Yahoo Finance’s Sarah Paynter joins The First Trade with Alexis Christoforous and Brian Sozzi to discuss how the American mall is changing as e-commerce trends and customer experiences move into focus.
BRIAN SOZZI: Welcome back to "The First Trade." The one, two punch of COVID-19 and the longtime shift to digital shopping are about to bring some major changes to America's malls. Yahoo Finance's Sarah Paynter I looked into this in a new special augmented reality feature now on YahooFinance.com.
Sarah is with us now. Sarah, it's good to see you and good to see this piece up and running. We really digged into what the future of the mall may look like. Walk us through some changes.
SARAH PAYNTER: Yeah, so there are three main things that are influencing the future of the mall right now. We're obviously going to need shoppers to feel comfortable. So there's going to be a lot of cleaning, hand sanitizer, branded masks, all those kinds of things to make them feel comfortable, but mixed in with an experience, making people feel like they want to go out and shop.
And that's because of the third factor of e-commerce, which is just, you can order it from your couch. So malls are going to really need to ramp up making people feel like they want to go and experience the shopping.
ALEXIS CHRISTOFOROUS: What's the biggest things, Sarah-- also, by the way, the graphics on this look really amazing. If you haven't checked it out yet, folks, go our site. It's a virtual tour that you can take of the Mall of the Future. But what are some of the biggest changes that we're going to have to get used to, I guess, do you think, in the virtual Mall of the Future?
SARAH PAYNTER: Well, one of the things we're definitely going to notice first is fewer anchor stores. Anchor stores are like JC Penney's, Kohl's, those really big box stores.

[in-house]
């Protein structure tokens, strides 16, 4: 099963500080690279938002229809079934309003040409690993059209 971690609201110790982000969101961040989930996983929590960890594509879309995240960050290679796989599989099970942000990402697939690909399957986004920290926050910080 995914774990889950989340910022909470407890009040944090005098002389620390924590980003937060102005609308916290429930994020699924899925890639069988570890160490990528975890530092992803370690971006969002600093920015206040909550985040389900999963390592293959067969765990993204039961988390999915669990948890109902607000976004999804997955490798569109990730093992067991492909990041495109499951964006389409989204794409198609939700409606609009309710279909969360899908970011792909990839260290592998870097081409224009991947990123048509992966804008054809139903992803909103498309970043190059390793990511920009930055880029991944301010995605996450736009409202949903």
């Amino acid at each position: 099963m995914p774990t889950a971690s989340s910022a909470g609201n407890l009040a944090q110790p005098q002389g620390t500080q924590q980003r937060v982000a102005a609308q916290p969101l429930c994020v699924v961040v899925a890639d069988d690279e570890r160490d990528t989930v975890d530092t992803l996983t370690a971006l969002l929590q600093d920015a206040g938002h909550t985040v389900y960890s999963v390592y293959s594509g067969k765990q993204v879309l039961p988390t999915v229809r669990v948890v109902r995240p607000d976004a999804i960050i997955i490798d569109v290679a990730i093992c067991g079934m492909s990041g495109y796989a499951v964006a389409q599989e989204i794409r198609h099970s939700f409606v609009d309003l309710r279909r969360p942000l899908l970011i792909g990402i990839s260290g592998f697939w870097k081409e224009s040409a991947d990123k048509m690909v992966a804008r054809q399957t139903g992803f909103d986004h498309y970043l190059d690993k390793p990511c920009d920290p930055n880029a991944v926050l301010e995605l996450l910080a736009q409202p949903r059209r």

They're going to start to be replaced with things like distribution centers for Amazon or even other, like, hotels used for different purposes that we might not traditionally see in a mall. Those are going to start to evolve, because they're not working as well in this shifting landscape of our shopping patterns.
BRIAN SOZZI: Sarah, one thing that I came away with in this, America, there's going be a lot of malls that go under. That's just the reality of the situation. But there still, you talk to a lot of experts out there, there still seems to be a place for the mall, a place to go and congregate, try on a new shirt, grab a burger. There's still some interest to have that in society.
SARAH PAYNTER: Yeah, definitely, so they're trying to change it so that e-commerce is not a competitor directly to what they're offering. They're trying to pivot and offer something unique from e-commerce.
So you can be ordering things on your couch, but then if you want to go out and have that experience of feeling the shirt with your hands and getting a pretzel, those are things that people really enjoy and still will continue to enjoy. So there's definitely a place moving forward for real in-person shopping.
ALEXIS CHRISTOFOROUS: Do you think we're going to continue to see bowling alleys, ice skating rinks, movie theaters be part of the mall experience?
SARAH PAYNTER: The idea of that, entertainment in the mall, definitely yes. The specifics are going to pan out, and we'll have to see how they pan out. For example, movie theaters, we don't know how that's going to work, if people are going to want to go to movie theaters. But we are going to see yoga classes, and coworking spaces, and lots of entertainment options that can make the mall a more attractive experience, so yes, definitely.
BRIAN SOZZI: I'll say this, it was a real pleasure working on this with you. Sarah Paynter, thanks so much.
SARAH PAYNTER: Thank you.